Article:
The retention of the guide rope throughout the life of the submerged pipeline creates an anchorage on the bottom.
It has already been proposed to use guide ropes in laying a submarine pipeline but, in the previous method, it is a question of towing on the bed, by means of a tug, a pipeline fabricated on the bank and the guide rope has the sole function of preventing the rubbing of the pipeline on the bed by maintaining the pipeline a certain distance above the bed, the rubbing of the pipeline on the bed being replaced by the rubbing of the guide rope, which also enables drift due to transverse currents to be reduced. The previous method is therefore not concerned with the problem of reducing curvature between a part already laid on the bed and a part in the course of submergence situated between the surface and the bed.
The invention may be carried into effect in various ways.
A first embodiment relates to the case in which the sections of the pipeline are assembled on an anchored barge from where the pipeline is sunk as assembly proceeds while moving the barge along the laying course by action of its anchors.
The pipeline can be formed in the usual manner, that is to say that in order to ensure its submergence it is ballasted with a concrete coating of suitable thickness. This coating, which often includes a reinforcement, also protects the pipeline against shocks. On account of the porosity and fissuring of the concrete, one cannot rely on this coating to protect the steel pipe against corrosion and the pipe is therefore coated, before encasing in the concrete, with appropriate bituminous or plastic envelopes.
As a result, the pipeline has a certain weight in the water and this weight is increased by the weight of the guide rope. It is therefore advantageous to provide the pipeline with floats to take account of the weight of the guide line.
In a variation, the ballasting of the pipeline is reduced and a part at least of the weight necessary for submergence of the pipeline is provided by the guide line itself.
The floats can then be dispensed with.
Another embodiment of the invention concerns the case in which the pipeline, fabricated on the bank, is towed by a tug above the laying course.
In this case, the pipeline is provided with floats and weights such as cables or chains, suspended from the pipeline, in such manner that the pipeline is maintained a short distance below the surface of the water, or even on the surface of the water, without contact of the suspended weights with the bed while the pipeline is being pulled by its end to lead it above the laying course. When one then releases the floats, or some of them, or fills them with water, to cause the pipeline to sink towards the bed, the suspended weights act as a guide rope from the moment they touch the bed whereby the movement of the pipeline is slowed down and its curvature reduced on arrival on the bed, as described above.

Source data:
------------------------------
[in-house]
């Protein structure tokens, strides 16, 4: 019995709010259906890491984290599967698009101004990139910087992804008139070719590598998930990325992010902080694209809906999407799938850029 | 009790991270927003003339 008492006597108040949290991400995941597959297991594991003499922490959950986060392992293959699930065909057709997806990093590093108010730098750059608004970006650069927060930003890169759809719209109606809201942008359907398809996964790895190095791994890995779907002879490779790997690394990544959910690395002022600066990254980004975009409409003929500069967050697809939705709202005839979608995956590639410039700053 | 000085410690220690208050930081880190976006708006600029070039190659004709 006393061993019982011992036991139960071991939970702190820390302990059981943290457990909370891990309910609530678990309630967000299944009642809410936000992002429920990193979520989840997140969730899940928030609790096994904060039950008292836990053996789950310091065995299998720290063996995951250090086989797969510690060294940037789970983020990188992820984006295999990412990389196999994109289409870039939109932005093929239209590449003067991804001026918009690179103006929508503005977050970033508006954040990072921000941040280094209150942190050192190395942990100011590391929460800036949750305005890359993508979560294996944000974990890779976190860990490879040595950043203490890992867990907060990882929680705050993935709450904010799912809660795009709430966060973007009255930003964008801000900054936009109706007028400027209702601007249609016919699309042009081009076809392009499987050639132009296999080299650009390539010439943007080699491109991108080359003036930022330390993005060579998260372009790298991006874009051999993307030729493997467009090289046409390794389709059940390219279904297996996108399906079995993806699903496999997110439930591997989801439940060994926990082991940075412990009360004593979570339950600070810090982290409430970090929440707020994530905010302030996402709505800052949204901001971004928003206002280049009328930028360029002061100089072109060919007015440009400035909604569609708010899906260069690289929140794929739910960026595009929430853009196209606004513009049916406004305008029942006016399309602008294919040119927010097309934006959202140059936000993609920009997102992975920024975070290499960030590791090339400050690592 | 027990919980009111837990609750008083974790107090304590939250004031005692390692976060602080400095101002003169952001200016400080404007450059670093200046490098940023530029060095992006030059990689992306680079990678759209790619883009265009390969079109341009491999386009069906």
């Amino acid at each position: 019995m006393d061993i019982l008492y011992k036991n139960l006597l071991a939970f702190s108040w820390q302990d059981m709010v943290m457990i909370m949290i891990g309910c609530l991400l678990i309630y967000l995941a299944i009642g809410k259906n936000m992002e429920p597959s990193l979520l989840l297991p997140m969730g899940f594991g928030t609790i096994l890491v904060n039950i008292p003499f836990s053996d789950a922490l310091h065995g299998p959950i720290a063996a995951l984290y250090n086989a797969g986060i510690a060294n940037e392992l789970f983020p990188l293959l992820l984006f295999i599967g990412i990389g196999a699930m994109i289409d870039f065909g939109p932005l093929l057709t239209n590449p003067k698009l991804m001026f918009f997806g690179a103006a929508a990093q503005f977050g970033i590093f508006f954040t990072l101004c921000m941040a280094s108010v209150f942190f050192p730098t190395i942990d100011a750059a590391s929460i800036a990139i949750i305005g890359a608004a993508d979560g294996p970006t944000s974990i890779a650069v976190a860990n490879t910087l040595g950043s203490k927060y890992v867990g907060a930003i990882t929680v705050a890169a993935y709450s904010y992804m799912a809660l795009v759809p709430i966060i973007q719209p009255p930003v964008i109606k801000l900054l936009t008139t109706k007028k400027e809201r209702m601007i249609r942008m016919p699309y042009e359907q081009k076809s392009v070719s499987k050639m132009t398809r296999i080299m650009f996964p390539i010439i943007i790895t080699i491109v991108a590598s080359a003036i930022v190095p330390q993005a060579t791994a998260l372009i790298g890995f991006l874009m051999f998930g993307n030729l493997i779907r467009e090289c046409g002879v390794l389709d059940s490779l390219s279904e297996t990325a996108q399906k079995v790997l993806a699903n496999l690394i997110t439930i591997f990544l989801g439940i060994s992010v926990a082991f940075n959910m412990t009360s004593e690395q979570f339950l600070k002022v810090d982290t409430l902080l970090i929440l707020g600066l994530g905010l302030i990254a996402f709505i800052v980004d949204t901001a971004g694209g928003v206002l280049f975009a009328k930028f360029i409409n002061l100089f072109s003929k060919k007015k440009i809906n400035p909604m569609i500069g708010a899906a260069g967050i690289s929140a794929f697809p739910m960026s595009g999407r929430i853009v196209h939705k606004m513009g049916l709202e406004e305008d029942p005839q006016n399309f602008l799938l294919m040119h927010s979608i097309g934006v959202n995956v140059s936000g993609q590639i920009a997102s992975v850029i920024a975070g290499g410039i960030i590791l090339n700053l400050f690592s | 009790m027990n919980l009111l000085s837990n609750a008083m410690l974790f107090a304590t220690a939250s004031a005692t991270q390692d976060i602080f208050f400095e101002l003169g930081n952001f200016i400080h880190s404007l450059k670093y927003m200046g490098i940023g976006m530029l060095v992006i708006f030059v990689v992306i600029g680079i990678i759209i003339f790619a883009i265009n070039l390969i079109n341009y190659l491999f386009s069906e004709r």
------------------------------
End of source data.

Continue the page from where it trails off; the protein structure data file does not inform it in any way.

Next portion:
The following description with reference to the attached drawing, which is given as a non-limitative example, will enable the method of carrying the invention into effect to be understood, the details included in both the drawing and the text, forming part of the invention.
FIGS. 1 and 1a, intended to be joined together along the line A--A, relate to the first embodiment and are the two parts of a schematic elevation of a pipeline in the course of being laid according to the method of the invention.
FIG. 2 is a view on a larger scale in a plane perpendicular to the axis of the pipeline and shows a float and a guide rope,
FIG. 3 is an elevational view of a second embodiment of the invention.
FIG. 4 is a schematic view in elevation of a pipeline being towed near the surface of the water, according to a third embodiment of the invention.
FIG. 5 shows, on a smaller scale, the laying of this pipeline.
FIG. 6 is an elevational view of an embodiment in which chains attached to the floats or to certain of them, constitute a guide rope; and
FIGS. 7 and 8 show two other variants, in perpendicular section of the pipeline.
In FIG. 1, 1 is the stern of an anchored barge on which the sections of the pipeline 2 are successively assembled. This barge is advanced in the direction of the arrow F along the laying course after each addition of a section to the pipeline already laid. The barge is provided on its stern with a suitably curved guide 3 down which the assembled sections of the pipeline slide into the water. At intervals, floats 4 are attached to the pipeline before its submergence, for example by means of bands 4a.
Chains or cables 5 of suitable length are suspended from the floats. These chains, which can be provided in pairs such that the chains 5, 5a of each pair are symetrically attached to respective parts of the float (FIG. 2), and carry weights 6, 6a of concrete for example. The whole arrangement is such that it has a slight negative buoyancy ensuring that the pipeline sinks relatively slowly in relation to the movement of the barge.
The chains 5 and the weights 6 act as a guide rope. When the weights 6 touch the bed, the pipeline is relieved of their weight and its descent is slowed down to be arrested when a sufficient quantity of the chains 5 itself rests on the bed, as may be seen for section 7 of the pipeline. It can oscillate there but the pipeline finally floats between two weights.